Monday, December 15, 2014

NIGHT SPOT (1938)

This seemingly routine B-movie, a comic crime story, has a big plus in the chemistry of its leading men. Marge (Joan Woodbury) works at an insurance company but has come to the Royale nightclub to audition for a singing job. She's mistaken for a shady dame who had an appointment with the boss, Marty Davis, and is shown into his office. Seated and hidden from view, she witnesses a crook named Buzz break in and shoot Davis. Davis survives but Buzz is found dead shortly after. Thinking that Marge is not as innocent as she claims, and suspecting that Davis is running a jewel theft ring, the police chief assigns two members of the police department band, Cooper (Allan Lane) and Riley (Gordon Jones), to infiltrate the Royale's house band. The situation: many of the elites who come to the club have wound up getting their valuables stolen. It turns out that the tables in the club are bugged, and Davis listens in on conversations to learn when the jewels will be unguarded. In the meantime, Davis, afraid that his enemies will get to Marge, his alibi in the murder of Buzz, has his bumbling Greek henchman Gashouse (Harry Parke aka Parkyakarkus) guard her. Further, both Cooper and Riley start to fall for Marge.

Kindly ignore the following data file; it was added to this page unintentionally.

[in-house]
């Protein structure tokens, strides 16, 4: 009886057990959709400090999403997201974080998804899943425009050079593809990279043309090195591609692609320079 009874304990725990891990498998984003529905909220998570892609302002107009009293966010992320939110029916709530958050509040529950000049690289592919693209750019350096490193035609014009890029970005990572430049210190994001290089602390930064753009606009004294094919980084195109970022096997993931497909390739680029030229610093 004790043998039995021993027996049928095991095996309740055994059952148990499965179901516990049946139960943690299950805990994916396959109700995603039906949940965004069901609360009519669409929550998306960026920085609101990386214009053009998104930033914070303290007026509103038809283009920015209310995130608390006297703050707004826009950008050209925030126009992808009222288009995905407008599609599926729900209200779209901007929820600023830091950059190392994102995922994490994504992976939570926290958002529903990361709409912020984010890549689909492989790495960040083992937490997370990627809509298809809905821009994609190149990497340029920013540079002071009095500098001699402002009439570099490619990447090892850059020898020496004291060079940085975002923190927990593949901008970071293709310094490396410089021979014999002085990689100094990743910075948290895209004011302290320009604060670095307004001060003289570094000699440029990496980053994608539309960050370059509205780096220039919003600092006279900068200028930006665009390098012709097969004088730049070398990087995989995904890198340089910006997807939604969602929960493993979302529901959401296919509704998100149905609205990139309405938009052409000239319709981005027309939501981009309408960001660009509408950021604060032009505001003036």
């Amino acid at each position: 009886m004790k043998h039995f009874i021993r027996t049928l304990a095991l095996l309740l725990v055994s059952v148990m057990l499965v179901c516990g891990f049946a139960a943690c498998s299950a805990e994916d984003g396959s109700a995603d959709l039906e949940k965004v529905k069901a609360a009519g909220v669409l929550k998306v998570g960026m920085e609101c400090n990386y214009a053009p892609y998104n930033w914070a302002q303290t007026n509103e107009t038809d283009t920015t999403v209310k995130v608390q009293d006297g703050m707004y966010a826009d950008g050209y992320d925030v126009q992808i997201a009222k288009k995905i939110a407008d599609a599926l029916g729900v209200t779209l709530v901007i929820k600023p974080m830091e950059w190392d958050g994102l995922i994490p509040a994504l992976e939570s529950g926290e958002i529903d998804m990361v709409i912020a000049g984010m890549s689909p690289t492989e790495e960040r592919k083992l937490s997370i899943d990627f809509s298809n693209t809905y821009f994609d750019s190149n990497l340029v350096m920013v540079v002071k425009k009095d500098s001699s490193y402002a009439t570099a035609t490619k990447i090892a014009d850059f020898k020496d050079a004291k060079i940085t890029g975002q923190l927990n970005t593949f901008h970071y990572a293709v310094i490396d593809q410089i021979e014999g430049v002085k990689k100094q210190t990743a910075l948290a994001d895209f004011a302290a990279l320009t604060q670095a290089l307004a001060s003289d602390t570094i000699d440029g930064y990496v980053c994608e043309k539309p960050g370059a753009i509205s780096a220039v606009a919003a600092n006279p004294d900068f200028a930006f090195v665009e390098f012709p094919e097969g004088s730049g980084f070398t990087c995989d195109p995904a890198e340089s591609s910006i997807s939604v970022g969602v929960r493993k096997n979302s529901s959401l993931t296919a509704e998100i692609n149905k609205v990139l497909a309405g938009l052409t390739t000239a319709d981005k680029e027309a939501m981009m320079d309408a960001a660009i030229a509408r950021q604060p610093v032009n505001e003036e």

For a one-hour movie, a lot of things happen here, so the pace is relatively frantic, which is fine as the tone is light. Parkyakarkus, father of Albert Brooks, is first billed and he's basically a dialect comic who keeps messing up the language, as in, "I resemble that remark." In the beginning, his comic relief is a pain in the ass since I found the plot and other actors fairly interesting, but in the last half, his role diminishes greatly. Lee Patrick plays Marge's roommate, and Jack Carson and Cecil Kellaway have small roles. B-starlet Woodbury is serviceable, but Jones and Lane (pictured above) work very well together, and make the film worth seeing. They have an easy camaraderie and never fall into straight man/funny man roles—they can both be both. A breezy little gem; it's a shame that Lane (who had a long career as Ricky Lane in B-westerns) and Jones (who went on to play the Green Hornet in a 1940 serial) weren't paired up for more of these. [TCM]

No comments: